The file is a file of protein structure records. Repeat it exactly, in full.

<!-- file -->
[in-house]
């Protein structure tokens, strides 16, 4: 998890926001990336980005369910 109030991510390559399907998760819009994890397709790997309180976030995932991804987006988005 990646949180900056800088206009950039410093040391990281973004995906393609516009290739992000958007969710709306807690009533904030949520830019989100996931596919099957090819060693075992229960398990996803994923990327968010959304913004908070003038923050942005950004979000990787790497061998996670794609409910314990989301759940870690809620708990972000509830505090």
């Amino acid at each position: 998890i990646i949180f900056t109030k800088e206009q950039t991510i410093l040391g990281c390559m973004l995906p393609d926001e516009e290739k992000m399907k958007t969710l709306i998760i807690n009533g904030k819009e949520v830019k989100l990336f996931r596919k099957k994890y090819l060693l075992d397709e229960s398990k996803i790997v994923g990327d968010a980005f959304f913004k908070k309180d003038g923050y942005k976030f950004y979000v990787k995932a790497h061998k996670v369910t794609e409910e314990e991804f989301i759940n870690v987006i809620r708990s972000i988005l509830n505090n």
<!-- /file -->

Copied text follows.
[in-house]
């Protein structure tokens, strides 16, 4: 998890926001990336980005369910 109030991510390559399907998760819009994890397709790997309180976030995932991804987006988005 990646949180900056800088206009950039410093040391990281973004995906393609516009290739992000958007969710709306807690009533904030949520830019989100996931596919099957090819060693075992229960398990996803994923990327968010959304913004908070003038923050942005950004979000990787790497061998996670794609409910314990989301759940870690809620708990972000509830505090």
């Amino acid at each position: 998890i990646i949180f900056t109030k800088e206009q950039t991510i410093l040391g990281c390559m973004l995906p393609d926001e516009e290739k992000m399907k958007t969710l709306i998760i807690n009533g904030k819009e949520v830019k989100l990336f996931r596919k099957k994890y090819l060693l075992d397709e229960s398990k996803i790997v994923g990327d968010a980005f959304f913004k908070k309180d003038g923050y942005k976030f950004y979000v990787k995932a790497h061998k996670v369910t794609e409910e314990e991804f989301i759940n870690v987006i809620r708990s972000i988005l509830n505090n």